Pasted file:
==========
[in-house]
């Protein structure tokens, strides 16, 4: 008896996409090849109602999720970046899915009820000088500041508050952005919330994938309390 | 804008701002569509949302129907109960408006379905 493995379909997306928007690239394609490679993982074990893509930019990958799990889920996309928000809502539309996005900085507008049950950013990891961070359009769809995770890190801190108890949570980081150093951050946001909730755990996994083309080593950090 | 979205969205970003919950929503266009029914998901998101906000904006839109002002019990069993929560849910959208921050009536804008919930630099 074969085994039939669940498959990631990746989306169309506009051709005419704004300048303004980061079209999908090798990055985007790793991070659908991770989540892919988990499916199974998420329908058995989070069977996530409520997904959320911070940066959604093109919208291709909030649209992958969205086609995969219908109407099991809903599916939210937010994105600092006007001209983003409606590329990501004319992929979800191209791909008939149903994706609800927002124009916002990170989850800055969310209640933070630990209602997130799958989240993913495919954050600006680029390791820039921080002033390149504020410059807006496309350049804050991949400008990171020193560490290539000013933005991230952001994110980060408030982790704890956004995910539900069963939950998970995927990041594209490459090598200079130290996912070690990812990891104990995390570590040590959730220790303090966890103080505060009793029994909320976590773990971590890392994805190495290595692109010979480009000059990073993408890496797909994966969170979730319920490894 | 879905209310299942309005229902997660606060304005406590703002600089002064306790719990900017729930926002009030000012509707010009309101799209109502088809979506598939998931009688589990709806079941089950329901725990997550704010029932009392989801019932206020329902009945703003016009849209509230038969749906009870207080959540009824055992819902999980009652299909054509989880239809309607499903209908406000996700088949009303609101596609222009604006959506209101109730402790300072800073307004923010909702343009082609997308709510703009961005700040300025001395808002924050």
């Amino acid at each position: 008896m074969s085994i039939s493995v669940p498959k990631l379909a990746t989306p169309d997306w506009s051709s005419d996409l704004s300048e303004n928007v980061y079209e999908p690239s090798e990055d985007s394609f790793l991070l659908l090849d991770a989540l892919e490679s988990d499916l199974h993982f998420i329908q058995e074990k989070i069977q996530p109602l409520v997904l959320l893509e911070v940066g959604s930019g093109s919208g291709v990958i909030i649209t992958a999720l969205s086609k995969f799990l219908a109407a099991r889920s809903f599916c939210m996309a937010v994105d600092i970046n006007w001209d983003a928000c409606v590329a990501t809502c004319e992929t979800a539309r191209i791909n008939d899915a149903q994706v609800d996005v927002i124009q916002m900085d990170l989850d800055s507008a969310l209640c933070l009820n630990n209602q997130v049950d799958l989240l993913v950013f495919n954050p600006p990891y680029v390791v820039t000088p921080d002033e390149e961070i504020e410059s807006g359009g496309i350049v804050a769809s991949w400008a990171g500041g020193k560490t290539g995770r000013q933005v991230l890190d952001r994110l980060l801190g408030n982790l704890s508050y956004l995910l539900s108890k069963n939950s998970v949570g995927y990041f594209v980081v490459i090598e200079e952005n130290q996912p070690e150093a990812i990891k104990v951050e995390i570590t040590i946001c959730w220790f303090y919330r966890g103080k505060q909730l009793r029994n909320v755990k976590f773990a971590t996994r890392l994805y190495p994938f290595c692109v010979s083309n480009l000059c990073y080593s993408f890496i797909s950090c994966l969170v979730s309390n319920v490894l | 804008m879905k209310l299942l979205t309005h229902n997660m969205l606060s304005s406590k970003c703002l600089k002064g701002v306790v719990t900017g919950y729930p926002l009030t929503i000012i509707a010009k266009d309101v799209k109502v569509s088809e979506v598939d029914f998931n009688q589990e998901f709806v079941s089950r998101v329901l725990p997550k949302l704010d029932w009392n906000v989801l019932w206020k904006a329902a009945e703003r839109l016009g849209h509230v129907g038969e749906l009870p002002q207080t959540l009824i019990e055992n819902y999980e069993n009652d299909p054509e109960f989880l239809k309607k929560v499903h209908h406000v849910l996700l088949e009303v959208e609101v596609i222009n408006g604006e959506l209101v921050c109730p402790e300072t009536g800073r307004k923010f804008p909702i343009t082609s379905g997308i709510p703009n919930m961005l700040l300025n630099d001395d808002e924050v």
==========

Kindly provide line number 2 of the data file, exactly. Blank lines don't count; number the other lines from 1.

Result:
């Protein structure tokens, strides 16, 4: 008896996409090849109602999720970046899915009820000088500041508050952005919330994938309390 | 804008701002569509949302129907109960408006379905 493995379909997306928007690239394609490679993982074990893509930019990958799990889920996309928000809502539309996005900085507008049950950013990891961070359009769809995770890190801190108890949570980081150093951050946001909730755990996994083309080593950090 | 979205969205970003919950929503266009029914998901998101906000904006839109002002019990069993929560849910959208921050009536804008919930630099 074969085994039939669940498959990631990746989306169309506009051709005419704004300048303004980061079209999908090798990055985007790793991070659908991770989540892919988990499916199974998420329908058995989070069977996530409520997904959320911070940066959604093109919208291709909030649209992958969205086609995969219908109407099991809903599916939210937010994105600092006007001209983003409606590329990501004319992929979800191209791909008939149903994706609800927002124009916002990170989850800055969310209640933070630990209602997130799958989240993913495919954050600006680029390791820039921080002033390149504020410059807006496309350049804050991949400008990171020193560490290539000013933005991230952001994110980060408030982790704890956004995910539900069963939950998970995927990041594209490459090598200079130290996912070690990812990891104990995390570590040590959730220790303090966890103080505060009793029994909320976590773990971590890392994805190495290595692109010979480009000059990073993408890496797909994966969170979730319920490894 | 879905209310299942309005229902997660606060304005406590703002600089002064306790719990900017729930926002009030000012509707010009309101799209109502088809979506598939998931009688589990709806079941089950329901725990997550704010029932009392989801019932206020329902009945703003016009849209509230038969749906009870207080959540009824055992819902999980009652299909054509989880239809309607499903209908406000996700088949009303609101596609222009604006959506209101109730402790300072800073307004923010909702343009082609997308709510703009961005700040300025001395808002924050």